Nonetheless, despite the humiliation of her earlier hearing in the County Clerk's Office, Mrs. Frost---a soft-spoken woman of thirty-eight---had returned to that dingy room to stand in front of that counter again. "I was scared I would do something wrong," she recalls. "I was nervous. Shaky. Scared that the white people would do something to me." But, she says, "I wanted to be a citizen," truly a part of her country, and she felt that voting was part of being a citizen. "I figure all citizens, you know, should be able to vote." In the months since January, she had, with her husband asking her questions, studied, over and over, all the questions she felt the Board might ask, until she thought she would be able to answer every one. And on August 2, she put on her best clothes and went down to the courthouse again.
As it turned out, however, the diligence with which Margaret Frost had studied turned out to be irrelevant, because the Board examined her and the two other applicants as a group, and one of them wasn't as well prepared as she.
When she asked Stokes for an application, he said, "There's twelve questions you have to answer before we give you an application." He asked just two. Mrs. Frost answered them both correctly, as did one of the other applicants. But the third applicant answered the second question incorrectly, and Stokes told them that therefore they had all failed. "You all go home and study a little more," he said.
Margaret Frost left the room quietly, and she never sued or took any other legal action to try to force the Board to register her. Doing so, however, would almost certainly not have helped. In August, 1957, black Americans in the South who were denied the right to vote, and who asked a lawyer (if they could find a lawyer who would take their case) what law would assist them to do so, were informed that there was no such law---and that information was accurate. Summarizing the situation, a study made that same year by the United States Department of Justice concluded that "There is no adequate legal remedy" for a person who had been denied a registration certificate by a county Board of Registrars.
The scene that had occurred in the Eufaula courthouse was not an unusual one in the American South in 1957. After the Civil War almost a century before, there had been an attempt to make black Americans more a part of their country, to give them the basic rights of citizens---which included, of course, a citizen's right to vote---and in 1870, the Fifteenth Amendment to the Constitution had supposedly guaranteed that right, forbidding any state to "deny or abridge" the "right of citizens . . . to vote" because of their race or color. But the amendment proved to be an insufficient guarantee in the eleven southern states that had seceded from the Union and formed the rebel Confederacy; specific laws to give the amendment force and make it meaningful---federal laws, since there was no realistic possibility that any southern state would pass an effective statute---were going to be necessary. During the eighty-seven years since the Fifteenth Amendment had been ratified, scores, indeed hundreds, of proposed federal laws had been introduced in the Congress of the United States to ensure that black Americans would have in fact as well as theory the right to vote. Not one of these bills had passed. And in Barbour County, in which there were approximately equal numbers of black Americans and white Americans, out of 7,158 blacks of voting age in 1957, exactly 200---one out of thirty-five---had the right to vote, while 6,521 whites had that right. In Alabama as a whole, out of 516,336 blacks who were eligible to vote, only 52,336---little more than one out of ten---had managed to register. For the eleven southern states as a whole, out of more than six million blacks eligible to vote, only 1,200,000---one out of five---had registered. And of course, even those blacks who had registered to vote often didn't dare go to the polls to cast ballots, because of fear of violence or economic retaliation. In 1957, there were scores of counties in the South which had tens of thousands of black residents, but in which, in some elections, not a single vote had been cast by a black.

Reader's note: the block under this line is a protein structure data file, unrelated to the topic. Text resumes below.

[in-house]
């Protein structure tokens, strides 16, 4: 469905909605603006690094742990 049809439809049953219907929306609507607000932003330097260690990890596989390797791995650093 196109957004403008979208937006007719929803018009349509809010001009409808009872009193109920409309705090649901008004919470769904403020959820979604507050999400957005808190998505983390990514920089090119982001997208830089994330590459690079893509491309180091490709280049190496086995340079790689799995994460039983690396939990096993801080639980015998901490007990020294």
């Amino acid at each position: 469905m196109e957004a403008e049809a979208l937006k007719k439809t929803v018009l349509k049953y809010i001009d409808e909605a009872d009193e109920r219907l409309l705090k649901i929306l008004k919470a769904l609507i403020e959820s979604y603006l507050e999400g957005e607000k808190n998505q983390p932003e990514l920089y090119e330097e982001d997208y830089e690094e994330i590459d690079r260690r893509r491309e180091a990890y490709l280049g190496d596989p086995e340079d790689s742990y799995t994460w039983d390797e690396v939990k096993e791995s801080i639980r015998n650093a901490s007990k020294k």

Excerpted from Master of the Senate by Robert A. Caro Copyright 2002 by Robert A. Caro. Excerpted by permission of Knopf, a division of Random House, Inc. All rights reserved. No part of this excerpt may be reproduced or reprinted without permission in writing from the publisher.
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